WHAT TO DO IN ASAKUSA? WHAT IS ASAKUSA FAMOUS FOR IN TOKYO? WHERE TO EAT IN ASAKUSA?
If we could visit only one district in Tokyo, we would probably choose Asakusa.
Asakusa is a district that must be enjoyed slowly, like a stroll in ancient Japan!
“Asakusa, Tokyo’s historic district“
The star of the neighborhood is undoubtedly Senso-Ji temple.
The temple is the largest in Tokyo and certainly one of the most sacred and most visited. No wonder why there are so many shops and souvenir stalls around Senso-Ji.
But Asakusa is not just a majestic temple. You can enjoy many traditional alleys with unique artisan shops, fantastic tea rooms and delicious restaurants. In addition you can admire the Tokyo Skytree, the tallest tower in the city!
Still very traditional despite the glaring modernism of Tokyo, the district has managed to preserve its cultural heritage. Asakusa is also considered one of the capital’s artisanal hearts, there are a large number of museums and workshops.
Here is what you can expect during a visit of Asakusa:
WHAT TO DO IN ASAKUSA?
1. Start by the beautiful viewpoint on top of the Asakusa visitor center
The visitor center is easily accessible, as it is near the metro exit! You will also quickly recognize the modern structure of the building.
It is possible to go up to the 8th floor for free to admire a panoramic view of the district, Nakamise Dori, the Sensoji temple and its surroundings and the Asakusa shrine.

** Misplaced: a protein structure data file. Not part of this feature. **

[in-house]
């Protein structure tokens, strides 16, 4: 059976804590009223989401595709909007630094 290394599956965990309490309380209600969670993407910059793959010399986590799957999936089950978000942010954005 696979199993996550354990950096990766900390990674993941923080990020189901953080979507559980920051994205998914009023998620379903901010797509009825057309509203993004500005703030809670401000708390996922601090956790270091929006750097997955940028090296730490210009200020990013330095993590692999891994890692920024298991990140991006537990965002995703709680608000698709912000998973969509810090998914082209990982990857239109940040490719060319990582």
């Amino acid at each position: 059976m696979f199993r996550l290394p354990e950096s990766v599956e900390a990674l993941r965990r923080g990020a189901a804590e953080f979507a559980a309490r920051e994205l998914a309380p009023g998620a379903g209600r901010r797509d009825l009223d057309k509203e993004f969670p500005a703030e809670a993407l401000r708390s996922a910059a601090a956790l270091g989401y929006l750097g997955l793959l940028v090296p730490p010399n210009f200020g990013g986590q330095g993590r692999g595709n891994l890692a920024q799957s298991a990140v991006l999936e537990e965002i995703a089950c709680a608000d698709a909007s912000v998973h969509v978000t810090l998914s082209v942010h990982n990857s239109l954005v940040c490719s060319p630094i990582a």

This is one of the best things to do in Asakusa (and it”s free)! Do check it out.
2. Cross Kaminarimon gate
Kaminarimon is the first of two entrance gates that lead to Senso-ji Temple. Built more than 1000 years ago, it is the symbol of Asakusa.
Opposite the gate is Nakamise, a street full of souvenir shops.
This is where he visit of Sensō-ji starts. Kaminarimon means “gate of thunder”. The 2nd Gate is called Hōzōmon, “gate of the treasure room”.
You will already have a good feel about what Asakusa is all about at Kaminarimon.
Get your camera ready as this place is one of the most photographed spots in Asakusa thanks to its huge lantern hanging by the door.
3. Stroll through Nakamise-dori
Nakamise is the street dedicated to shopping. It measures 250 meters from Kaminarimon to Senso-ji temple. There are more than 50 shops offering tourists local specialties and other souvenirs.
Crossing Nakamise is a must before reaching the beautiful Senso-Ji Temple! At the end of Nakamise dori you will arrive at the Hozomon Gate. This is where the gigantic and famous lanterns of the temple are located.
Once you have passed though Hozomon Gate, you will finally see it: Senso-Ji! One of the most beautiful temple in Tokyo.
4. Tada! By now you should be in front of the majestic Senso-Ji temple!
Entirely dedicated to the goddess Kannon, the Senso-Ji is the oldest temple in Tokyo, built in 645.
Senso-Ji is also one of the Japan’s most visited temples! So expect a huge crowd all around you (sadly…).
Take your time to visit the temple and all the surroundings annex buildings such as the 5-storey pagoda (it’s beautiful!).
A visit at night is also beautiful as the entire temple is illuminated!
The legend of Japan’s oldest temple
According to the legend, Senso Ji temple was built in honor of the goddess Bodhisattva Kannon.
The fishermen, Hinokuma Hamanari and Hinokuma Takenari fished out a statue of the goddess from the Sumida River, but it came back to them every time they tried to get rid of it. The lord of the city then decided to dedicate his city to this goddess and built the Senso-Ji temple in 645.
5. Next: visit Asakusa Shrine
Asakusa Shrine, also called Sanja-sama, was built during the Edo period and survived the bombings of 1945.
The Sanja Matsuri festival that takes place inside the shrine is one of the most popular and spectacular in Tokyo. It takes place every year in mid-May, from Friday to Sunday.
6. Participate at the Sanja Matsuri Festival